By Mark Twain, John Cooley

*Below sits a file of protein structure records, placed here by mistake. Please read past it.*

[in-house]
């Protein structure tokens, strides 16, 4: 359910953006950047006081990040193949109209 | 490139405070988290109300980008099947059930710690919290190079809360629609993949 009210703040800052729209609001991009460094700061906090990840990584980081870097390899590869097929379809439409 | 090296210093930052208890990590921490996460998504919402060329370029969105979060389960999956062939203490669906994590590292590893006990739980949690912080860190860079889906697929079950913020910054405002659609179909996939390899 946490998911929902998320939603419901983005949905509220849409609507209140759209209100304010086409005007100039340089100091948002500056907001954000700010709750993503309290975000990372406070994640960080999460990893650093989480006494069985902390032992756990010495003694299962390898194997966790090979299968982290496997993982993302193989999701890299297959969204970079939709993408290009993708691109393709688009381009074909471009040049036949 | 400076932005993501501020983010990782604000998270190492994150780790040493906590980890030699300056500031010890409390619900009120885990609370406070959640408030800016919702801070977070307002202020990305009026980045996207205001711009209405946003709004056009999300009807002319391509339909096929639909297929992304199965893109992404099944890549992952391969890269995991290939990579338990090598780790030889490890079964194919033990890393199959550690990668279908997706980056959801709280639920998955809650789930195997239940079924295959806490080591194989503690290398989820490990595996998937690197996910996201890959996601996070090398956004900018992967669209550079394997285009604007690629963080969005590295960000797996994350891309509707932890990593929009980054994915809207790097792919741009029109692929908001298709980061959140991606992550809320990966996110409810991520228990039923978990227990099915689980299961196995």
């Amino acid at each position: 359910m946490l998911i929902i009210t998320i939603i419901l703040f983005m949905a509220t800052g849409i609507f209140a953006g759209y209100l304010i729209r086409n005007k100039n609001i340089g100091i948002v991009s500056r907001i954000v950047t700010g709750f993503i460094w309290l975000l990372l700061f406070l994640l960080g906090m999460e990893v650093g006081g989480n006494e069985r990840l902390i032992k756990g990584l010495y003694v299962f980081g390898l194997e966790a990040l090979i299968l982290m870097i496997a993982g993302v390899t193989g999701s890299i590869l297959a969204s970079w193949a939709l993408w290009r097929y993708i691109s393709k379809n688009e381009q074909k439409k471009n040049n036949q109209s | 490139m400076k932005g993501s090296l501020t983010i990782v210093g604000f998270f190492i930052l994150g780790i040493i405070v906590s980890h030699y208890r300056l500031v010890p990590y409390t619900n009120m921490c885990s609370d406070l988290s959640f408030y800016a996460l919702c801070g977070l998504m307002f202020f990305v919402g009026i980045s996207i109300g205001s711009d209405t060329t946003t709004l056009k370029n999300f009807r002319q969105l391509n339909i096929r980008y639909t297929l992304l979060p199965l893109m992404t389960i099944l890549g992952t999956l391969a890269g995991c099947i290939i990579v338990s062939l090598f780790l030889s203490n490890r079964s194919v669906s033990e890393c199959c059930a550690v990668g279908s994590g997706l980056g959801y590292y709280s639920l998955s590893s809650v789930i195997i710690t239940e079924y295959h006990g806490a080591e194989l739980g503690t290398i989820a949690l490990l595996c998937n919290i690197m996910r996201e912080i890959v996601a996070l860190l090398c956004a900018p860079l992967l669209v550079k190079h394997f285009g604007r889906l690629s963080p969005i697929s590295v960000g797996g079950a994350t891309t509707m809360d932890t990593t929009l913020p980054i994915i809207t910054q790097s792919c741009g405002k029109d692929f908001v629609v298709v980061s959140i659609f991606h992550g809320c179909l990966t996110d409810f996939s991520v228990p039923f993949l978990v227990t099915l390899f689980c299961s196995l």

Boyhood is the most familiar province of Mark Twain's fiction, but a reader doesn't have to look far to find feminine territory-and it's not the perfectly neat and respectable place where you'd expect to see Becky Thatcher. This is a fictional world where rather than polishing their domestic arts and waiting for marriage proposals, girls are fighting battles, riding stallions, rescuing boys from rivers, cross-dressing, debating religion, hunting, squaring off against angry bulls, or, in what may be the most flagrant flouting of Victorian convention, marrying other women. This special edition brings together the best of Twain's stories about unconventional girls and women, from Eve as she names the animals in Eden to Joan of Arc to the transvestite farce of a young man named Alice from the Wapping district of London. Whatever they're doing-bopping boys with a baseball bat in "Hellfire Hotchkiss," treating the author to a life story and a dogsled ride in "The Esquimau Maiden's Romance," or sacrificing all for the sake of a horse, as in "A Horse's Tale"-these women and girls are surprising, provocative, and irresistibly entertaining in the great Twain tradition in which they now finally take their rightful place.